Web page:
Peek-a-View lets you safely limit the photos someone can see [Review]


Peek-a-View lets you limit a photo album to be view-only.
Peek-a-View lets you limit a photo album to be view-only.
Photo: Ian Fuchs/Cult of Mac

If you’ve ever found yourself showing other people pictures on your phone, you’ve probably also been trying to micromanage what they can and can’t see. And, if you’re a parent of a young kid, it’s likely that you’ve let your child look through a photo album on your device. In that case, you’ve certainly been worried about their ability to delete or accidentally modify an image.

There are ways to limit what a person — or child — can or can’t get to on your device through the Guided Access settings in iOS. But nothing is as simple as using a new iOS app called Peek-a-View to lock down your photos.

Peek-a-View puts your photos under your control

Created by podcaster and developer Casey Liss, the idea for the app was originally sparked while letting his kids look through photos on his iPhone. Concerned that they’d stray outside of the album, or accidentally delete or edit an image, he wanted a way to let them look at certain pictures while restricting them to just those images.

From there, Peek-a-View was born, and the app couldn’t be more ingenious. Even better, the app has plenty of practical uses outside of corralling young kids.

Before getting started with Peek-a-View, you must create an album in the Photos app. This could contain vacation photos, screenshots, a collection of images found online, or even images for sharing with work clients.

Once you create your album, you can choose it in Peek-a-View. Then you, or your child, client, friend, coworker, stranger on the train, etc., will be able to look — and only look — at the photos in that album. They will see no options to delete or modify any of the images.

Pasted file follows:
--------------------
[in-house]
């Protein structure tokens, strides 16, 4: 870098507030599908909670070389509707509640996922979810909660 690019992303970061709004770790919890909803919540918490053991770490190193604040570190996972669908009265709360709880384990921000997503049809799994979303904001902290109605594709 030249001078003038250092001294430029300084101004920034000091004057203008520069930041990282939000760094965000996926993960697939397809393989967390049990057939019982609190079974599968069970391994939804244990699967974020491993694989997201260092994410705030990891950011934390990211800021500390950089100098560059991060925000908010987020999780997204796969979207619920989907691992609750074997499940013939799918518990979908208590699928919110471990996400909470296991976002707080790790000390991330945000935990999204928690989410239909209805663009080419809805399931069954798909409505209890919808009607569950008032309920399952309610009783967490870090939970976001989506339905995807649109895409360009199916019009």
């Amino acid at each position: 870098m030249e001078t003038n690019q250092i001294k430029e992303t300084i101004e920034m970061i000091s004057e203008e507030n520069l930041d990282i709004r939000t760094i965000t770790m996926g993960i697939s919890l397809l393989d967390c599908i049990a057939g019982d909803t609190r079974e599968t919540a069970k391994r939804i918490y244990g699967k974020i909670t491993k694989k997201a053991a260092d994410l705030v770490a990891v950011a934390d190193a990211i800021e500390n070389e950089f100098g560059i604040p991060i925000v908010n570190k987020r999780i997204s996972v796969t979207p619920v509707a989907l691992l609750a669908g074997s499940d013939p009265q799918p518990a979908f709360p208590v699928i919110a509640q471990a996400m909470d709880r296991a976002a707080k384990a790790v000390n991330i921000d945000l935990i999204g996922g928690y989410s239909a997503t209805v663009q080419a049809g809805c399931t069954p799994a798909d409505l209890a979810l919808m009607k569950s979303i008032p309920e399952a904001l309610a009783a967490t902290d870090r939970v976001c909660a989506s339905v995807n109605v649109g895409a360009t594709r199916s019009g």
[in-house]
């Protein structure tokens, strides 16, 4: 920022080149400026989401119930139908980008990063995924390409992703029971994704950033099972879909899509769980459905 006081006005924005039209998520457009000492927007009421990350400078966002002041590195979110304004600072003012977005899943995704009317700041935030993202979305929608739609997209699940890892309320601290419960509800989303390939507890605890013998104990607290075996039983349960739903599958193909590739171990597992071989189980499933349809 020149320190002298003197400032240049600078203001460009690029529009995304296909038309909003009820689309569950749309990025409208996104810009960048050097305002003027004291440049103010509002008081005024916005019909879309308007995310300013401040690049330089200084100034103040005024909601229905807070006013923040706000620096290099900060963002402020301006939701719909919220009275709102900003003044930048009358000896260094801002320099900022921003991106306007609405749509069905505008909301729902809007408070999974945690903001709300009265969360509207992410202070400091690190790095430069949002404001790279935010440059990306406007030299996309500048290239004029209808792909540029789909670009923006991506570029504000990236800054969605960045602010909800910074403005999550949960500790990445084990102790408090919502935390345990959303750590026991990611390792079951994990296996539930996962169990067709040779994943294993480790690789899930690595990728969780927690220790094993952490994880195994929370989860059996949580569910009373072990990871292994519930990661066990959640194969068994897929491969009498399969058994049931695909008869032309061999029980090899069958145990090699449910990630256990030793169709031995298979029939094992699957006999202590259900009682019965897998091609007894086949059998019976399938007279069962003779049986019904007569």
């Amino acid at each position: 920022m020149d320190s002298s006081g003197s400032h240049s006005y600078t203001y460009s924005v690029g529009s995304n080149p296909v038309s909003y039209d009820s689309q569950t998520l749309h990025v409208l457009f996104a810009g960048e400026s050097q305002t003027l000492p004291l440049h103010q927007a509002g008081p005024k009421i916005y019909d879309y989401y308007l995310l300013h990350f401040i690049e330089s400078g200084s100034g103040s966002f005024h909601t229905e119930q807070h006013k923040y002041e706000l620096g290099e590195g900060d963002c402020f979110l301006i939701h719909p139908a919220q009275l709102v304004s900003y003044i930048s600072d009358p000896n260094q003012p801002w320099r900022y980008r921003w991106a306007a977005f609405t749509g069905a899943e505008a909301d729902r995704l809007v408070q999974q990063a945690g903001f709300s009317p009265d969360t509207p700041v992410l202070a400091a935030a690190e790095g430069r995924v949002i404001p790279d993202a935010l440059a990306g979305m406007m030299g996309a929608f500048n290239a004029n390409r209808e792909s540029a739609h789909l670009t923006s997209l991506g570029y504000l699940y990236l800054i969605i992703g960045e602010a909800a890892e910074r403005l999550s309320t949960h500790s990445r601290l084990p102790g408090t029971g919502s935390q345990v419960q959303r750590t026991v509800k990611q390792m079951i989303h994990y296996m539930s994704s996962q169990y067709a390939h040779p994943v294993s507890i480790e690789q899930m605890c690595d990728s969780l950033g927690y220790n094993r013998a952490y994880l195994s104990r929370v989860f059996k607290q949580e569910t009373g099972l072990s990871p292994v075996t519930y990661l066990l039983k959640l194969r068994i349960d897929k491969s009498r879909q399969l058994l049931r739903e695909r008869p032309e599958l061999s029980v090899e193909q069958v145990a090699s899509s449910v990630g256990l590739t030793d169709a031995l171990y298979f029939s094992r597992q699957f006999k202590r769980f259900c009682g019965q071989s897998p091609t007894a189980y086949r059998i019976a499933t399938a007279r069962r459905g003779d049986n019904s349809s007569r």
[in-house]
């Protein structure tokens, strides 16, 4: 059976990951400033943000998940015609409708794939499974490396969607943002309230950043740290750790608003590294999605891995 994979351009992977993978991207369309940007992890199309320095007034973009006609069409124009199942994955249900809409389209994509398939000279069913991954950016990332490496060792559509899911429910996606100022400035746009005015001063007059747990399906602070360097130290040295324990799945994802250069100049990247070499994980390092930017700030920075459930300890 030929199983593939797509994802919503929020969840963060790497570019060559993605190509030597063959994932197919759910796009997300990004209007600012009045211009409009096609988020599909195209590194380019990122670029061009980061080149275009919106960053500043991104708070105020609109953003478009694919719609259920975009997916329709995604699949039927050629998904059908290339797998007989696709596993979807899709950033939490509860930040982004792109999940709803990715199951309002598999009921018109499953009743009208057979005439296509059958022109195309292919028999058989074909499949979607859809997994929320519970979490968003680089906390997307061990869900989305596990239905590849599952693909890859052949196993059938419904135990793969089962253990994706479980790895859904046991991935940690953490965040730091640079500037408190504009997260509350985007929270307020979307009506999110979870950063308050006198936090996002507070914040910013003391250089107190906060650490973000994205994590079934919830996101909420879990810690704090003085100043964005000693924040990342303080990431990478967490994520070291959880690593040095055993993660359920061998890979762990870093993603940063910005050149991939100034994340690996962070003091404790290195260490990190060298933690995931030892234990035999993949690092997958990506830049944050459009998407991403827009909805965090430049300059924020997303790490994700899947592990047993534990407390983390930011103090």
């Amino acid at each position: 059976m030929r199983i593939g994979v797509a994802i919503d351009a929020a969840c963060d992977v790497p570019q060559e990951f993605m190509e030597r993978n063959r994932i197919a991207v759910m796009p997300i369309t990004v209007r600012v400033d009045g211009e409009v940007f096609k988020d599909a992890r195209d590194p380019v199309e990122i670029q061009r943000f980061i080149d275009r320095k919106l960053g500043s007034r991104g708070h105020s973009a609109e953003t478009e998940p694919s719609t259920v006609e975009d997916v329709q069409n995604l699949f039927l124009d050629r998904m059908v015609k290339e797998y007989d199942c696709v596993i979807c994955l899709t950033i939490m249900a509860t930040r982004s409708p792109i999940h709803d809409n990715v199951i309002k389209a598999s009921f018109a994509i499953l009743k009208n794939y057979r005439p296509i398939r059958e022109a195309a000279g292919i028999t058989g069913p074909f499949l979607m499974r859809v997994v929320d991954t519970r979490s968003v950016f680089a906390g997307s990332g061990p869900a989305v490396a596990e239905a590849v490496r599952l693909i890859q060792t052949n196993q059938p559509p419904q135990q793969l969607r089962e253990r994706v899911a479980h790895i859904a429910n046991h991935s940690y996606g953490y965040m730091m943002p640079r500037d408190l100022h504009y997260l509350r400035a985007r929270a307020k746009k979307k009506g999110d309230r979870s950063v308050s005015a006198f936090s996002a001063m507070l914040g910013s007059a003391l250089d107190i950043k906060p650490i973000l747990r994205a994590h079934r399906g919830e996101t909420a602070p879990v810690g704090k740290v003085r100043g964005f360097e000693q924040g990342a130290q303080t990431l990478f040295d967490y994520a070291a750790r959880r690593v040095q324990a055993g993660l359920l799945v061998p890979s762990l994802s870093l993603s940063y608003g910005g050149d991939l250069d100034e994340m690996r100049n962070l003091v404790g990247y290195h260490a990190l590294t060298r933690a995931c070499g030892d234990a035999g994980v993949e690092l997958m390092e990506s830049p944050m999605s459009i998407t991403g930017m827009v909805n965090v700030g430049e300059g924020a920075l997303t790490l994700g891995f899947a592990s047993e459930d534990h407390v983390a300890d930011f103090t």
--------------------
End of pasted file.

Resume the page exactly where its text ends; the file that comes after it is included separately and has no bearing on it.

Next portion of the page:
Accessibility as a feature

The best feature of the app is one that’s a little more hidden. That feature is how the app completely changes when used with Guided Access. For those that don’t know, Guided Access is an Apple accessibility feature that can prevent the user from switching apps, locking the screen, changing volume or using touch.

In Peek-a-View, if you enable Guided Access, the navigation bar across the top of the app will disappear. This prevents the viewer from accessing the app’s settings or changing the album. This means you can lock whoever you are showing photos and videos into Peek-a-View.

Protect your precious photos

As a parent of a toddler, I hate the idea of pacifying her with a screen. That said, sometimes letting her look at pictures and videos in my Camera Roll, or flip through images of her favorite Disney cartoon characters, is the perfect distraction. Especially when she’s getting antsy while we wait for something or are traveling.

Being able to pull up a photo album, pop on Guided Access, and let my daughter freely swipe and scroll through pictures without worry is very freeing. It means I don’t have to constantly redirect her back to the right pictures or videos. It also means I’m not frantically recovering deleted pictures every time she touches my phone.

If this is the kind of thing that can add convenience to your life, Peek-a-View is definitely worth checking out. It’s available on iPhone and iPad for free in the App Store. It is worth nothing that the free version limits you to viewing 20 photos from the selected album. You can unlock unlimited photos, and a few alternate app icons, for a one-time $5 in-app purchase. From my perspective as a parent seeking a little sanity, $5 is a small price to pay.

Price: Free, with in-app purchase

Download: Peek-a-view from the App Store (iOS)


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